One of the most efficient ways to access emerging market countries is through exchange traded funds (ETFs).
The ETF that reigns supreme in assets is iShares MSCI Emerging Markets ETF (EEM) which has garnered $20 billion in assets, and has heavy trading volume. The expense ratio is 0.74%, which can be hefty when compared with that of its competitor, Vanguard Emerging Markets (VWO).
VWO has around $2.13 billion and lower expense ratio of 0.25%. A buy-and-hold investor should take the 0.49% difference into consideration. While those numbers might seem small, over the long-term, fees can cut into returns significantly.
EEM gives the most exposure to Brazil at 16%, then China 14.8%, South Korea 12.2%, and Taiwan 9.3%, while South Africa takes 8.1%. The top three holdings are Gazprom OAO 3.7%, Samsung Electric 3.2%, and Posco ADR 2.8%.
EEM’s best feature is its liquidity. 46.2 million shares trade per day as opposed to 1.6 million for VWO. For investors that deal with large trades, EEM takes the front position, as there is more liquidity and less chance for small discounts to pop up, say insiders.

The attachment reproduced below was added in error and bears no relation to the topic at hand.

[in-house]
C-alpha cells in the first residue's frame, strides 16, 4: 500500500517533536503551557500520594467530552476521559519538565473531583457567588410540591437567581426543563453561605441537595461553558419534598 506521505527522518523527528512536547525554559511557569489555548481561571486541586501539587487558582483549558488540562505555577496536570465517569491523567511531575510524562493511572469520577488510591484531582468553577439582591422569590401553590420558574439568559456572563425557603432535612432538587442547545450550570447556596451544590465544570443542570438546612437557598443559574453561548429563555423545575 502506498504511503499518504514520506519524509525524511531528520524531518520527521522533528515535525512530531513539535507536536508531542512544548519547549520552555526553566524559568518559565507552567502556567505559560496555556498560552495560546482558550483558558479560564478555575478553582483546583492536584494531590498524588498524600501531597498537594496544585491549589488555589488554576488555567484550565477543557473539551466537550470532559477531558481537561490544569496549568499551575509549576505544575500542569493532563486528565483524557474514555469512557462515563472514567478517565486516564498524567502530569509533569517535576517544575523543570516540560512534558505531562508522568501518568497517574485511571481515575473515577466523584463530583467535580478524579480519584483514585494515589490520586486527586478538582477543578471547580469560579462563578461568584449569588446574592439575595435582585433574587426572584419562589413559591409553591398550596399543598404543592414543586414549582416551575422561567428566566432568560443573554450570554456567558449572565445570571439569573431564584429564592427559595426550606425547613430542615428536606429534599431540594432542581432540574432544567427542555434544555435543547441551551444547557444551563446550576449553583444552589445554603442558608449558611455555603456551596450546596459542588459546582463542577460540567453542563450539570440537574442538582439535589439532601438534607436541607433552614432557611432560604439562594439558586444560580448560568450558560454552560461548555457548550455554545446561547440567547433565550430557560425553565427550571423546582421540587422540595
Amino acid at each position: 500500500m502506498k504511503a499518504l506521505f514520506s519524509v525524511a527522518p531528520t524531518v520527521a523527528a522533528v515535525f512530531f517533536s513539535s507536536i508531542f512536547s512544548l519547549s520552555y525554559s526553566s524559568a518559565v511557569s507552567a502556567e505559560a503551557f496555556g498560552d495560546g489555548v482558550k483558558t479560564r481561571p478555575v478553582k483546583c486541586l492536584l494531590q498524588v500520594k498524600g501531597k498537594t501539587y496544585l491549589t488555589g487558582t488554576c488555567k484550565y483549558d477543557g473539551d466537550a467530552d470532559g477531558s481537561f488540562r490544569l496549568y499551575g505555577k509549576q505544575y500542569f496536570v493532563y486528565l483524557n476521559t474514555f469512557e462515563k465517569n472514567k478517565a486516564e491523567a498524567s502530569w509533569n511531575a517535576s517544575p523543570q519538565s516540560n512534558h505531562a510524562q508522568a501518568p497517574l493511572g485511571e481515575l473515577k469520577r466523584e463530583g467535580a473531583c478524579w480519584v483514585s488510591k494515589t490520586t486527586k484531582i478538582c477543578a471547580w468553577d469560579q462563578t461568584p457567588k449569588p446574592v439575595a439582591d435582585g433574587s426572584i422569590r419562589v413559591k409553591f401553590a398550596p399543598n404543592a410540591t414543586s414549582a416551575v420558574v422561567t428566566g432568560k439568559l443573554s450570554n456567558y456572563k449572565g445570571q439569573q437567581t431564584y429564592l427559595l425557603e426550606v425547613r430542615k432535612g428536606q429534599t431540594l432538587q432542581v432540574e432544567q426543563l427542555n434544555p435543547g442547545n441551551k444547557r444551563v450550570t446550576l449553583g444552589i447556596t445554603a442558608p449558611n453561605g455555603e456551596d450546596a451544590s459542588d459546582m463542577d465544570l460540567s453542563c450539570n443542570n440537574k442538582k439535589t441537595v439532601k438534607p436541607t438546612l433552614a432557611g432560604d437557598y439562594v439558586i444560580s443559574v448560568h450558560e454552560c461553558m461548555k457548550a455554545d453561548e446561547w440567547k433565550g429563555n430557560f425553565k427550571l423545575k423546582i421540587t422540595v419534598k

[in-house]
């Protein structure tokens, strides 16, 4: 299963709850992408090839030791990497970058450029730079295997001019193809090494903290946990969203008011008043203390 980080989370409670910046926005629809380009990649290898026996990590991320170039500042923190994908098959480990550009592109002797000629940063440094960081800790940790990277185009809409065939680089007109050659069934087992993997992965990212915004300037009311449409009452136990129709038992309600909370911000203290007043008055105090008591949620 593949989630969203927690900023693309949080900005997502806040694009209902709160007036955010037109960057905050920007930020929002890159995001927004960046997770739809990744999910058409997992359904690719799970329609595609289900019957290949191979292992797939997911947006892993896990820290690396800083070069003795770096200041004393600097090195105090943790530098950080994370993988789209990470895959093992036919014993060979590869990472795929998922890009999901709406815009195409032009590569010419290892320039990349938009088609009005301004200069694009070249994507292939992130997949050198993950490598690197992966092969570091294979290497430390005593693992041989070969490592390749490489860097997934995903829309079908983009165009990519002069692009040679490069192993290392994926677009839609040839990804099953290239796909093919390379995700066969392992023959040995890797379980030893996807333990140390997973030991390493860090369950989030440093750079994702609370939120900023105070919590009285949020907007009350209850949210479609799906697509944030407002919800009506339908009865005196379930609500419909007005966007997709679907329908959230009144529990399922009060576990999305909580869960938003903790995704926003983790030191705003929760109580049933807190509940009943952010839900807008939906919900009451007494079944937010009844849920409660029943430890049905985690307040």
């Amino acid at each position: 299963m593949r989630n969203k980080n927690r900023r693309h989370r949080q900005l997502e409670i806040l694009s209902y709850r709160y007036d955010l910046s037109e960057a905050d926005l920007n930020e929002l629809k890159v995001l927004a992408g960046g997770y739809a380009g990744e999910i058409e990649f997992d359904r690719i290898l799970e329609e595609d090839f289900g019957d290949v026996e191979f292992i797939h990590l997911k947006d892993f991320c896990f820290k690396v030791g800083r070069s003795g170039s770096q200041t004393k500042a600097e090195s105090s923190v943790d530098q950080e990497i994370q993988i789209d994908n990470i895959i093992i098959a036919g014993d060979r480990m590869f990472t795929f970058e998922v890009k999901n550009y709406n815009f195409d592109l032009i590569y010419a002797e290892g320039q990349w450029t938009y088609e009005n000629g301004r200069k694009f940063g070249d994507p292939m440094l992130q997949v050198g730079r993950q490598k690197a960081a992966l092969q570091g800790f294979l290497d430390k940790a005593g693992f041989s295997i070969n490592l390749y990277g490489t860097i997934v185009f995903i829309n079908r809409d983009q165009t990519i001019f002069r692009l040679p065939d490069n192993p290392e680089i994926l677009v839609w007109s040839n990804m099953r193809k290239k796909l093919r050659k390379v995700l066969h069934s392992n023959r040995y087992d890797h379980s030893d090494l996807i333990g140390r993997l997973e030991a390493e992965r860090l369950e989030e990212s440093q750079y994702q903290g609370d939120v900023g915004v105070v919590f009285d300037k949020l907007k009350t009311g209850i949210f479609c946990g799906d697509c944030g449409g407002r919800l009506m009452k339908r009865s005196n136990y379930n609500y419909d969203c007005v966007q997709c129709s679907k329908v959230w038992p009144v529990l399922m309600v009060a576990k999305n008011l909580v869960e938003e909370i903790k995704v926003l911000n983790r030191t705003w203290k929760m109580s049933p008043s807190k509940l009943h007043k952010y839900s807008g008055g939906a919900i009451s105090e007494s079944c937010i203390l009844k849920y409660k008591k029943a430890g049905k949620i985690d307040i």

VWO gives exposure to China at 13.9%, Brazil 13.5%, South Korea 12.9%, Taiwan 11.7%, and India at 7%. The top three holdings are Gazprom 3.7%, China Mobile Ltd 2.8% and Samsung Electronics 1.8%. VWO gives Asia a heavier weighting than EEM, and the exposure to India is a plus.
When it comes down to which one you choose, it’s a matter of deciding where you’d like your exposure and what’s most important to you. Both funds right now are sitting below their 200-day moving averages, so you have awhile to decide.
The opinions and forecasts expressed herein are solely those of Tom Lydon, and may not actually come to pass. Information on this site should not be used or construed as an offer to sell, a solicitation of an offer to buy, or a recommendation for any product.